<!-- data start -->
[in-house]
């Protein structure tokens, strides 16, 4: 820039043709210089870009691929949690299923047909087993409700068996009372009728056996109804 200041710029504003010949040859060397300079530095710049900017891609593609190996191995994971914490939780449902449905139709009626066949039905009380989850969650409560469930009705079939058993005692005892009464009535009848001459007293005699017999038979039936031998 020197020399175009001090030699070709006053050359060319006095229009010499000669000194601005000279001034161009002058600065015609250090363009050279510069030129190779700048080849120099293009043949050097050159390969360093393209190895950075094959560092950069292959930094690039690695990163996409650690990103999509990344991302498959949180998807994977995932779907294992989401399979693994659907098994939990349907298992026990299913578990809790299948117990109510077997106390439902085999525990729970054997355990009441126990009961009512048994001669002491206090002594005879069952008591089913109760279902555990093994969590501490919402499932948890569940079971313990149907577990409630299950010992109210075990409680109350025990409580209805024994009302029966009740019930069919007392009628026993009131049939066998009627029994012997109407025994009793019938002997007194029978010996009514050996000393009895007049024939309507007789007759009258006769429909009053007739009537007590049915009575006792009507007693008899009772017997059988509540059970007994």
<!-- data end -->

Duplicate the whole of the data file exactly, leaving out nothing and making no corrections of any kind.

[in-house]
């Protein structure tokens, strides 16, 4: 820039043709210089870009691929949690299923047909087993409700068996009372009728056996109804 200041710029504003010949040859060397300079530095710049900017891609593609190996191995994971914490939780449902449905139709009626066949039905009380989850969650409560469930009705079939058993005692005892009464009535009848001459007293005699017999038979039936031998 020197020399175009001090030699070709006053050359060319006095229009010499000669000194601005000279001034161009002058600065015609250090363009050279510069030129190779700048080849120099293009043949050097050159390969360093393209190895950075094959560092950069292959930094690039690695990163996409650690990103999509990344991302498959949180998807994977995932779907294992989401399979693994659907098994939990349907298992026990299913578990809790299948117990109510077997106390439902085999525990729970054997355990009441126990009961009512048994001669002491206090002594005879069952008591089913109760279902555990093994969590501490919402499932948890569940079971313990149907577990409630299950010992109210075990409680109350025990409580209805024994009302029966009740019930069919007392009628026993009131049939066998009627029994012997109407025994009793019938002997007194029978010996009514050996000393009895007049024939309507007789007759009258006769429909009053007739009537007590049915009575006792009507007693008899009772017997059988509540059970007994």